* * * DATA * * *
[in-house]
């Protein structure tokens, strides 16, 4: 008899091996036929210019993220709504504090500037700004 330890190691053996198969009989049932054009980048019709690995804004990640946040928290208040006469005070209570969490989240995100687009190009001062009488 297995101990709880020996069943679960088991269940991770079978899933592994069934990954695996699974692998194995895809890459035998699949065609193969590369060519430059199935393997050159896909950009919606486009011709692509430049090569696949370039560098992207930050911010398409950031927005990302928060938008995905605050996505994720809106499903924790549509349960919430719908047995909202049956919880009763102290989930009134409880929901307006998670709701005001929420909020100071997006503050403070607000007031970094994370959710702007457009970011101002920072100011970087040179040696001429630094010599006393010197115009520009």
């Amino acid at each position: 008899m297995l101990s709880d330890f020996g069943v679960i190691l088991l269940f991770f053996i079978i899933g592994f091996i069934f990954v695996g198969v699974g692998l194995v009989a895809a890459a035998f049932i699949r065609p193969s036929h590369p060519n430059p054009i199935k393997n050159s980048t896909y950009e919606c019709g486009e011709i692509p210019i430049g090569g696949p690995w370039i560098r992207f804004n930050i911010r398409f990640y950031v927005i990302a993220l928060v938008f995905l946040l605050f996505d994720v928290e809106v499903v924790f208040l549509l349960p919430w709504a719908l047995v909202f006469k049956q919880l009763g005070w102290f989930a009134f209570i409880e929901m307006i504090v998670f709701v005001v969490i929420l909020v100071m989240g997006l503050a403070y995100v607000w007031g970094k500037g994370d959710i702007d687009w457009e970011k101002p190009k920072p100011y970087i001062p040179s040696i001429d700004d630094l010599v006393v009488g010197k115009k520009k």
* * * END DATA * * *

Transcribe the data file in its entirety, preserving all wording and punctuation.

[in-house]
């Protein structure tokens, strides 16, 4: 008899091996036929210019993220709504504090500037700004 330890190691053996198969009989049932054009980048019709690995804004990640946040928290208040006469005070209570969490989240995100687009190009001062009488 297995101990709880020996069943679960088991269940991770079978899933592994069934990954695996699974692998194995895809890459035998699949065609193969590369060519430059199935393997050159896909950009919606486009011709692509430049090569696949370039560098992207930050911010398409950031927005990302928060938008995905605050996505994720809106499903924790549509349960919430719908047995909202049956919880009763102290989930009134409880929901307006998670709701005001929420909020100071997006503050403070607000007031970094994370959710702007457009970011101002920072100011970087040179040696001429630094010599006393010197115009520009």
């Amino acid at each position: 008899m297995l101990s709880d330890f020996g069943v679960i190691l088991l269940f991770f053996i079978i899933g592994f091996i069934f990954v695996g198969v699974g692998l194995v009989a895809a890459a035998f049932i699949r065609p193969s036929h590369p060519n430059p054009i199935k393997n050159s980048t896909y950009e919606c019709g486009e011709i692509p210019i430049g090569g696949p690995w370039i560098r992207f804004n930050i911010r398409f990640y950031v927005i990302a993220l928060v938008f995905l946040l605050f996505d994720v928290e809106v499903v924790f208040l549509l349960p919430w709504a719908l047995v909202f006469k049956q919880l009763g005070w102290f989930a009134f209570i409880e929901m307006i504090v998670f709701v005001v969490i929420l909020v100071m989240g997006l503050a403070y995100v607000w007031g970094k500037g994370d959710i702007d687009w457009e970011k101002p190009k920072p100011y970087i001062p040179s040696i001429d700004d630094l010599v006393v009488g010197k115009k520009k």